New Distribution Arrangements in the Americas April 27, 2016 18:57
April 28, for immediate release
National University of Singapore Press is pleased to announce a new marketing and distribution partnership with the University of Chicago Press
Effective July 1, 2016, books from NUS Press will be distributed, sold, and marketed by the University of Chicago Press in North and South America.
The National University of Singapore Press is heir to a tradition of academic publishing in Singapore that dates back some sixty years, starting with the work of the Publishing Committee of the University of Malaya, beginning in 1954. It publishes scholarly titles, as well as books for the general public, with an emphasis on the humanities and social sciences, Southeast Asia, and Asian Studies more broadly.
“We publish from Asia, and principally on Asian subjects, but our audience is global,” says press director Peter Schoppert, “and so good distribution in the Americas is a priority. We’ve long been impressed with the marketing and distribution capabilities of the University of Chicago Press and its Chicago Distribution Center, which serves many of our peers in the American and international university press community. The United States is our third largest market, and we are thrilled to be working with Chicago to further improve our reach here.”
“We’re excited to be working with the National University of Singapore Press and look forward to serving their needs,” commented Chicago Distribution Center director Don Linn.
Garrett Kiely, director of the University of Chicago Press, further said, “We are honoured to partner with this distinctive press, whose distinguished contributions to Asian studies will complement our dynamic list of client publishers.”
NUS Press joins the University of Chicago Press’s list of distributed publishers that includes the American Meteorological Society; Amsterdam University Press; the Bard Graduate Center; the Bodleian Library; Conservation International; Diaphanes; GTA Verlag; Intellect Books; Leiden University Press; Pluto Press; Policy Press at the University of Bristol; Prickly Paradigm Press; Reaktion Books; Royal Botanic Gardens, Kew; Royal Collection Trust; Scheidegger and Spiess; Seagull Books; and Zed Books, among others.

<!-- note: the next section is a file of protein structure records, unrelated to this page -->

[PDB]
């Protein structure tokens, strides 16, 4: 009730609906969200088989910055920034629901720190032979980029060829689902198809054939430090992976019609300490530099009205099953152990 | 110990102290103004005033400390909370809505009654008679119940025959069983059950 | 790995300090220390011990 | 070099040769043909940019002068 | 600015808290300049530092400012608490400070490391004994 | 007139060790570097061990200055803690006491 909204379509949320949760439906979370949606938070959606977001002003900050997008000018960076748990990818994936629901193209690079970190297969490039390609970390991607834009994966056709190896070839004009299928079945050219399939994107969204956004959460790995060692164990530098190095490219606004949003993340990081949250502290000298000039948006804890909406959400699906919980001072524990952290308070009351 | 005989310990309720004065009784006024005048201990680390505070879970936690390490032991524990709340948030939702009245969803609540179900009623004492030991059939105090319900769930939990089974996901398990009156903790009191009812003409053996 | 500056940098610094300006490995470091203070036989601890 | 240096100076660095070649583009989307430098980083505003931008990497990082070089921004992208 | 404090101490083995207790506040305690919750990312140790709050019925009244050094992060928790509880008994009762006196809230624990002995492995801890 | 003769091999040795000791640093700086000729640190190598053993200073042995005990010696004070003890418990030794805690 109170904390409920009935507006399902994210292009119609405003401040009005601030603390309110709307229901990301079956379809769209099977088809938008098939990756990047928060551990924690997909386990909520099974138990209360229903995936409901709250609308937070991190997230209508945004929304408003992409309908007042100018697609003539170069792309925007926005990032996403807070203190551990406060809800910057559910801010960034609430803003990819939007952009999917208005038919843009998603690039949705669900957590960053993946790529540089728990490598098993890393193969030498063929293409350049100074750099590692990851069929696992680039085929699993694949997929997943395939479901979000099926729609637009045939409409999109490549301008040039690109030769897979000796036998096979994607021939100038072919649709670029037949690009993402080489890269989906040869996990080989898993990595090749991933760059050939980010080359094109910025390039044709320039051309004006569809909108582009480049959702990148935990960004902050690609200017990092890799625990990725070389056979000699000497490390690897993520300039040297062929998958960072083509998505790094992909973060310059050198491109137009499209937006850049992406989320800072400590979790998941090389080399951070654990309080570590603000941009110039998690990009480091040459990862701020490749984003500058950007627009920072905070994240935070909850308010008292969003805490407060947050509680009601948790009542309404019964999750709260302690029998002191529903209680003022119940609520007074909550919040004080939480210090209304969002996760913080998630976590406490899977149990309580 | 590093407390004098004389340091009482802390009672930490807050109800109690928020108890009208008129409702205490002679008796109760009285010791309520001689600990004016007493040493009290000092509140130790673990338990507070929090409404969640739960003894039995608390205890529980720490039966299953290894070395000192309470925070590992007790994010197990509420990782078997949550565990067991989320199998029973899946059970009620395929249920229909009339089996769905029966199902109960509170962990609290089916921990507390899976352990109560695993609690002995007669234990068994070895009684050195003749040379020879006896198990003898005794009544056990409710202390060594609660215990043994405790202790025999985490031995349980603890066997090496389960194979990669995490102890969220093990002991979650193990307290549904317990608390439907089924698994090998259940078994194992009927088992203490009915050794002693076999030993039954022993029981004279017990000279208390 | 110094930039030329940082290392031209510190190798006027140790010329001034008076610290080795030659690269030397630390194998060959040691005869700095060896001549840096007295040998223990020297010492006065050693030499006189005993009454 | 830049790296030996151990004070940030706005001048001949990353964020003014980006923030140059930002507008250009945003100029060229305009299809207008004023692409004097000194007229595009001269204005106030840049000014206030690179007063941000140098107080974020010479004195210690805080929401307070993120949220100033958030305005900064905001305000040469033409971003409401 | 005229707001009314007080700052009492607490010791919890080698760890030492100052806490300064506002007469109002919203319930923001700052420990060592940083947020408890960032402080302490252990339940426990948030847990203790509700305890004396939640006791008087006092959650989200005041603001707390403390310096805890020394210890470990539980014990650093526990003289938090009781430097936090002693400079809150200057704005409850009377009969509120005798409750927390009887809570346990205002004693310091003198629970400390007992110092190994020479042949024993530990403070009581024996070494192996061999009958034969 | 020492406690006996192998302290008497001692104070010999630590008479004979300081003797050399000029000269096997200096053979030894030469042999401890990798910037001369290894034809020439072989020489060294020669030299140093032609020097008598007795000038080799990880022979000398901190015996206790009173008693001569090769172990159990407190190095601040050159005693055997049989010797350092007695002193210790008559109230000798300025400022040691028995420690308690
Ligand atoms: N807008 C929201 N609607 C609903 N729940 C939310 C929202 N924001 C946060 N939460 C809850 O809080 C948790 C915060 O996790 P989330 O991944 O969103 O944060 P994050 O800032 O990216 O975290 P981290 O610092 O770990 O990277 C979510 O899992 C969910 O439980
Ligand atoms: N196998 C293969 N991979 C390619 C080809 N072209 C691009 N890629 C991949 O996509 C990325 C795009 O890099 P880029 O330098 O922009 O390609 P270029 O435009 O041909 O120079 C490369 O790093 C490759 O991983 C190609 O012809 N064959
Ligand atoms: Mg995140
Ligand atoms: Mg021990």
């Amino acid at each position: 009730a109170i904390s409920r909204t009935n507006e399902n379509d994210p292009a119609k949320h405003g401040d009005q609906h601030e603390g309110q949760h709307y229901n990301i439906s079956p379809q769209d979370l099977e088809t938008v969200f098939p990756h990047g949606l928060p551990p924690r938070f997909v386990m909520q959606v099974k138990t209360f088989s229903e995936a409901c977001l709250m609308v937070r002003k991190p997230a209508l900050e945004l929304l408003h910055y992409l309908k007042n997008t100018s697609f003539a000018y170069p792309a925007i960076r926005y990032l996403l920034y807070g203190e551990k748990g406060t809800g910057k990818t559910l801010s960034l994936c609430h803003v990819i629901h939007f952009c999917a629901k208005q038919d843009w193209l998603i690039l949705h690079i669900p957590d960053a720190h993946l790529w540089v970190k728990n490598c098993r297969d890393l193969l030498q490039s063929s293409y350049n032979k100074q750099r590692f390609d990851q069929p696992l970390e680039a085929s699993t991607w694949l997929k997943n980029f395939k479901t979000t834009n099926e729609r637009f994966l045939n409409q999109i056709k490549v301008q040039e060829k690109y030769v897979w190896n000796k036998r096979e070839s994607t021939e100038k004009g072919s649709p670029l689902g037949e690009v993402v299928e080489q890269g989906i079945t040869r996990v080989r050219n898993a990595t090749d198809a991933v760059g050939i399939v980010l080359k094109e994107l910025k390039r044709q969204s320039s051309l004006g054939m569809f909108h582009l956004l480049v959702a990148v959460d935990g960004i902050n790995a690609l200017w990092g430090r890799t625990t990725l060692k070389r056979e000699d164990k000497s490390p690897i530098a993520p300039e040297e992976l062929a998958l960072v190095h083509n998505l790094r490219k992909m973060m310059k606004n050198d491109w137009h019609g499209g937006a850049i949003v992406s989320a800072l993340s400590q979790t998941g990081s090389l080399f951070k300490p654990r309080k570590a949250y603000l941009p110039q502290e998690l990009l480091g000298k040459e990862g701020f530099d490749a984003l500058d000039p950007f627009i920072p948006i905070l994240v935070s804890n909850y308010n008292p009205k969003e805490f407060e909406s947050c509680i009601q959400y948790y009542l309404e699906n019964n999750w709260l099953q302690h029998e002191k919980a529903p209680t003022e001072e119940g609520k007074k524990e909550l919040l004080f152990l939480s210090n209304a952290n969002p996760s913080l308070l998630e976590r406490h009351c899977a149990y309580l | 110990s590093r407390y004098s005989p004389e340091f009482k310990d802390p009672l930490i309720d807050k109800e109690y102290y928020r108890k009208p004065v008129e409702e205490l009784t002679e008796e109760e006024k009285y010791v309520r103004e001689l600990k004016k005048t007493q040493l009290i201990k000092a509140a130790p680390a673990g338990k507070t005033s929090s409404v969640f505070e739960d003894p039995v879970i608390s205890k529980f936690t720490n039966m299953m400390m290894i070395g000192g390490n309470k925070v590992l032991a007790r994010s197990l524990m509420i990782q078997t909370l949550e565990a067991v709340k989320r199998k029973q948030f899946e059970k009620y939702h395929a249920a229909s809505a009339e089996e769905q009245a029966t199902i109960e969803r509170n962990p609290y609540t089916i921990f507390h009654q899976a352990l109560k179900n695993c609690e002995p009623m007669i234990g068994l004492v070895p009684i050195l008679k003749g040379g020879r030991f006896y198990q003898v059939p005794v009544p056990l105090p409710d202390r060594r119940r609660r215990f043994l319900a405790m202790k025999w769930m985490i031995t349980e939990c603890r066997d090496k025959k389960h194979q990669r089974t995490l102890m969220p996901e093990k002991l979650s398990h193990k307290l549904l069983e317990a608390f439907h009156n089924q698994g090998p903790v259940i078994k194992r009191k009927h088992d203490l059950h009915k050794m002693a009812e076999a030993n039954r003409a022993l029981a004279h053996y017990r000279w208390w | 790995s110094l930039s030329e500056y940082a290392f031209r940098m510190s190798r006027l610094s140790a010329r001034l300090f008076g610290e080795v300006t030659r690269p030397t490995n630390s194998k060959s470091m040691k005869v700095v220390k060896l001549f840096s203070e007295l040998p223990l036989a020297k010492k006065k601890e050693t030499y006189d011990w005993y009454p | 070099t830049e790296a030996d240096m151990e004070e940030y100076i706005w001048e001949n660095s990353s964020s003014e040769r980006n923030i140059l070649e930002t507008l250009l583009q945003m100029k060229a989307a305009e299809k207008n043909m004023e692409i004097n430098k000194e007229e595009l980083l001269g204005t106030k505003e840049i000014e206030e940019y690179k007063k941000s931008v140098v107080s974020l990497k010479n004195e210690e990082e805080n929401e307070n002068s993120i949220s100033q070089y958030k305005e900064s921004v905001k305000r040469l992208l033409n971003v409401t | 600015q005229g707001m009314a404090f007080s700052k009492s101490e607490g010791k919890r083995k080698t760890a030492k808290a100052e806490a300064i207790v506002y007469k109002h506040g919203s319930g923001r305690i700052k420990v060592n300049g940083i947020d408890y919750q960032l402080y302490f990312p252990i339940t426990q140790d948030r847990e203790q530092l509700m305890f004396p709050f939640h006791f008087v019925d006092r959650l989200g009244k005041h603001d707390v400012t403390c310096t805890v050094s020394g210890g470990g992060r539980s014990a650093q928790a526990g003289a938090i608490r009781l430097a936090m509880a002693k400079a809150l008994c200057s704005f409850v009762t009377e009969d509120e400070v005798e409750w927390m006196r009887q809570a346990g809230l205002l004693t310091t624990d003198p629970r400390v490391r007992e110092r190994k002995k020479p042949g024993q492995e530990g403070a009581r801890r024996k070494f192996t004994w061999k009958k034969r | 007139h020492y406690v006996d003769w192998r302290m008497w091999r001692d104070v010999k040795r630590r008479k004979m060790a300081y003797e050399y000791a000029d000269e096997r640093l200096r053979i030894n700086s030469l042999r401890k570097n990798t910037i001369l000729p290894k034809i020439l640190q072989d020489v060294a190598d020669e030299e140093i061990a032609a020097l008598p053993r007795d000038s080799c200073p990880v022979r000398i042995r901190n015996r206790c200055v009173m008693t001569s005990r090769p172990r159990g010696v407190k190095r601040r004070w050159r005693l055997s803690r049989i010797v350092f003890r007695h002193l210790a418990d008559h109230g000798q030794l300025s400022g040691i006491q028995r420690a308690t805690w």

All backlist and forthcoming titles will ship from the Chicago Distribution Center beginning July 1, 2016.
Booksellers in the Americas should contact the University of Chicago Press sales team:
The University of Chicago Press
Chicago Distribution Center
11030 South Langley
Chicago, IL 60628 USA
Telephone: +1-800-621-2736 (US & Canada); +1 (773) 702-7000 (Rest of world)
Among the titles to be offered in the Fall 2016 University of Chicago catalog are two books targeted at the general, or trade, audience:
Nemesis: The First Iron Warship and Her World
by Adrian G. Marshall
ISBN-13: 978-9971-69-822-5 Paperback US$28.00
Launched in 1839, Nemesis was the first of a generation of iron-clad, steam-powered naval vessels that established British dominance in Asian waters in the nineteenth century. The world’s first iron warship, Nemesis was commissioned by the Secret Committee of the East India Company and covertly built in three months. It was the first vessel with truly watertight compartments, and the first iron vessel to round the Cape of Good Hope. But despite the ship’s impressive history and its important role as a symbol of Western military superiority, there has never been a book dedicated to its story—until now. In this book, Adrian G. Marshall provides an accessible and compelling account of the Nemesis, dispelling much of the mystery that has surrounded its origins and exploits.
Revolution in the City of Heroes: A Memoir of the Battle that Sparked Indonesia’s National Revolution
by Suhario Padmodiwiryo
translated by Frank Palmos
ISBN-13: 978-9971-69-844-7 Paperback US$24.00
In October of 1945, newly liberated from almost four years under brutal Japanese control, the people of Indonesia faced great uncertainty. As the British Army attempted to take control of the city of Surabaya, trying to maintain order and deal with the surrender of Japanese personnel, the actions of the British were interpreted by young residents of the city as a plan to restore colonial rule. In response, the youth took up arms and tried to repel the British force. Holding off British reinforcements for two weeks, they battled tanks and heavy artillery with nothing more than light weapons and sheer audacity. Though eventually defeated, Surabaya’s defenders had set the stage for Indonesia’s national revolution.
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